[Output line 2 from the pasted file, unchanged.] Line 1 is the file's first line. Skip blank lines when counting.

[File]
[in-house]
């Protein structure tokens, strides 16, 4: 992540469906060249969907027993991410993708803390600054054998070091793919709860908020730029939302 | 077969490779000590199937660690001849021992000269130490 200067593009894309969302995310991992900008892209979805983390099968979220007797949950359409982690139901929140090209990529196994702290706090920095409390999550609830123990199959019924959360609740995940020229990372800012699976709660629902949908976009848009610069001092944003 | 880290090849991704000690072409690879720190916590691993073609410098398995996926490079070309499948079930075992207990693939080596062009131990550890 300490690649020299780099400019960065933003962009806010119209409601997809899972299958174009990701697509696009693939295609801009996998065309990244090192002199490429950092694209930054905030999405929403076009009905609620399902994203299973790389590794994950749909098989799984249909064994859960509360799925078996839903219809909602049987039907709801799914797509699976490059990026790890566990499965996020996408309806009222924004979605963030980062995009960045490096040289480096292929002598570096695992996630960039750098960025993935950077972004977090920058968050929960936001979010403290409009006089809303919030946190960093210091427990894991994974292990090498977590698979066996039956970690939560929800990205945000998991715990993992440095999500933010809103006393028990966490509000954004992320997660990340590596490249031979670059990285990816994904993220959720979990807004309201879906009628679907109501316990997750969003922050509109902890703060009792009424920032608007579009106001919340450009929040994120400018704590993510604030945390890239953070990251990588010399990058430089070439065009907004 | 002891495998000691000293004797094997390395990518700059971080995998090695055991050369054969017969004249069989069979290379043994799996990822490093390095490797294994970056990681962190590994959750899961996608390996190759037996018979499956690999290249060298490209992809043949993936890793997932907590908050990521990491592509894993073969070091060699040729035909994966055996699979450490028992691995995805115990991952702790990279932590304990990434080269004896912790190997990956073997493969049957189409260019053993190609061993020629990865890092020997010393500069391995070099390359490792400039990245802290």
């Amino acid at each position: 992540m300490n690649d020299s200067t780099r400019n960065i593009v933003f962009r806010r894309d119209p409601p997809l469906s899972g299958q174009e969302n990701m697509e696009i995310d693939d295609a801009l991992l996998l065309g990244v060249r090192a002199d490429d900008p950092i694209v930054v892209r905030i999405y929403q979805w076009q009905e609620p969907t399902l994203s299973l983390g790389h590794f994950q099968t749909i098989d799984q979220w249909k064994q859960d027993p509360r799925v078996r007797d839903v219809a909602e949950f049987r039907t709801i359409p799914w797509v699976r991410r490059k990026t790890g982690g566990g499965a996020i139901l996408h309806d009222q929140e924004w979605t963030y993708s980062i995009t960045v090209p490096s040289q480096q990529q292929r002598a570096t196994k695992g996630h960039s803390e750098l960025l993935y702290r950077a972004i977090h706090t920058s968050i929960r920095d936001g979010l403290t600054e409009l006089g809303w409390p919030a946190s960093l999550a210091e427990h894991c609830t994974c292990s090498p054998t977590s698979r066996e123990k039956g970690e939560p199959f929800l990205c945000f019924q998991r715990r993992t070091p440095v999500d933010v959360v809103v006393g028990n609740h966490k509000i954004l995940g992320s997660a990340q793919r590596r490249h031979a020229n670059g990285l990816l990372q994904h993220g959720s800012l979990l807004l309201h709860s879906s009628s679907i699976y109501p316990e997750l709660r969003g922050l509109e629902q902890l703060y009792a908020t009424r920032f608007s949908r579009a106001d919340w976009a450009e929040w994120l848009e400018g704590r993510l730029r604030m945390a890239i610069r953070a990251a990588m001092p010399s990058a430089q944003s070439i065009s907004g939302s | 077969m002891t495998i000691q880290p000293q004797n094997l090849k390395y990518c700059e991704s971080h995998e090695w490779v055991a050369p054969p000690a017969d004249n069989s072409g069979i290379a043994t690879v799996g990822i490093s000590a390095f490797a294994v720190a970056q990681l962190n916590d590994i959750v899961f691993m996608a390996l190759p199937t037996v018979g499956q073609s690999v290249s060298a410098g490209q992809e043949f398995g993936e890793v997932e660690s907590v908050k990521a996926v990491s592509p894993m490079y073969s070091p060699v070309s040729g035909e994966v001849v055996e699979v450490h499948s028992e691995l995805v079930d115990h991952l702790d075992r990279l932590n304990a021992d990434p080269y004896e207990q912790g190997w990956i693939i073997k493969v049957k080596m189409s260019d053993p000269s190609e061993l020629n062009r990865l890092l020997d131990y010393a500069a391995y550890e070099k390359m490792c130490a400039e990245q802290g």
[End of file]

């Protein structure tokens, strides 16, 4: 992540469906060249969907027993991410993708803390600054054998070091793919709860908020730029939302 | 077969490779000590199937660690001849021992000269130490 200067593009894309969302995310991992900008892209979805983390099968979220007797949950359409982690139901929140090209990529196994702290706090920095409390999550609830123990199959019924959360609740995940020229990372800012699976709660629902949908976009848009610069001092944003 | 880290090849991704000690072409690879720190916590691993073609410098398995996926490079070309499948079930075992207990693939080596062009131990550890 300490690649020299780099400019960065933003962009806010119209409601997809899972299958174009990701697509696009693939295609801009996998065309990244090192002199490429950092694209930054905030999405929403076009009905609620399902994203299973790389590794994950749909098989799984249909064994859960509360799925078996839903219809909602049987039907709801799914797509699976490059990026790890566990499965996020996408309806009222924004979605963030980062995009960045490096040289480096292929002598570096695992996630960039750098960025993935950077972004977090920058968050929960936001979010403290409009006089809303919030946190960093210091427990894991994974292990090498977590698979066996039956970690939560929800990205945000998991715990993992440095999500933010809103006393028990966490509000954004992320997660990340590596490249031979670059990285990816994904993220959720979990807004309201879906009628679907109501316990997750969003922050509109902890703060009792009424920032608007579009106001919340450009929040994120400018704590993510604030945390890239953070990251990588010399990058430089070439065009907004 | 002891495998000691000293004797094997390395990518700059971080995998090695055991050369054969017969004249069989069979290379043994799996990822490093390095490797294994970056990681962190590994959750899961996608390996190759037996018979499956690999290249060298490209992809043949993936890793997932907590908050990521990491592509894993073969070091060699040729035909994966055996699979450490028992691995995805115990991952702790990279932590304990990434080269004896912790190997990956073997493969049957189409260019053993190609061993020629990865890092020997010393500069391995070099390359490792400039990245802290």